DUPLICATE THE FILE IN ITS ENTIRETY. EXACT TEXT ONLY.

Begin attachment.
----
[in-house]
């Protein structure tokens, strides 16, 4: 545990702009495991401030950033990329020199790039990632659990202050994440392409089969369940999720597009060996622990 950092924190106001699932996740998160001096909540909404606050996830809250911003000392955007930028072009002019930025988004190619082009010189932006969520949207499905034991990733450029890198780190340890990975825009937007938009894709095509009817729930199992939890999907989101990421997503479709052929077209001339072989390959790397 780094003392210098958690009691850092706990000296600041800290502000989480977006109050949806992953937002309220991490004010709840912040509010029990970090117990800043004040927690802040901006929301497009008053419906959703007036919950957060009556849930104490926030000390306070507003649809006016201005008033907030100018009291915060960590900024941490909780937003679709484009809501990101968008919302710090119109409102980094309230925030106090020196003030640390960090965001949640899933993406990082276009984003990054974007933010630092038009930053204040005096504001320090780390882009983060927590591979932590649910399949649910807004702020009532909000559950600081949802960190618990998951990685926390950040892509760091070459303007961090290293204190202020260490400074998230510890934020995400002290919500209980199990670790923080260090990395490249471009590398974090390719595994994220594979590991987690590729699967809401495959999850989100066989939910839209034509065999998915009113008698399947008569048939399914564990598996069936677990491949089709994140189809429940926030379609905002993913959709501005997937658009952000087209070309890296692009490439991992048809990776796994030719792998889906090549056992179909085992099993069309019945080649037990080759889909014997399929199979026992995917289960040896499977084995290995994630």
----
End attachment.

[in-house]
């Protein structure tokens, strides 16, 4: 545990702009495991401030950033990329020199790039990632659990202050994440392409089969369940999720597009060996622990 950092924190106001699932996740998160001096909540909404606050996830809250911003000392955007930028072009002019930025988004190619082009010189932006969520949207499905034991990733450029890198780190340890990975825009937007938009894709095509009817729930199992939890999907989101990421997503479709052929077209001339072989390959790397 780094003392210098958690009691850092706990000296600041800290502000989480977006109050949806992953937002309220991490004010709840912040509010029990970090117990800043004040927690802040901006929301497009008053419906959703007036919950957060009556849930104490926030000390306070507003649809006016201005008033907030100018009291915060960590900024941490909780937003679709484009809501990101968008919302710090119109409102980094309230925030106090020196003030640390960090965001949640899933993406990082276009984003990054974007933010630092038009930053204040005096504001320090780390882009983060927590591979932590649910399949649910807004702020009532909000559950600081949802960190618990998951990685926390950040892509760091070459303007961090290293204190202020260490400074998230510890934020995400002290919500209980199990670790923080260090990395490249471009590398974090390719595994994220594979590991987690590729699967809401495959999850989100066989939910839209034509065999998915009113008698399947008569048939399914564990598996069936677990491949089709994140189809429940926030379609905002993913959709501005997937658009952000087209070309890296692009490439991992048809990776796994030719792998889906090549056992179909085992099993069309019945080649037990080759889909014997399929199979026992995917289960040896499977084995290995994630």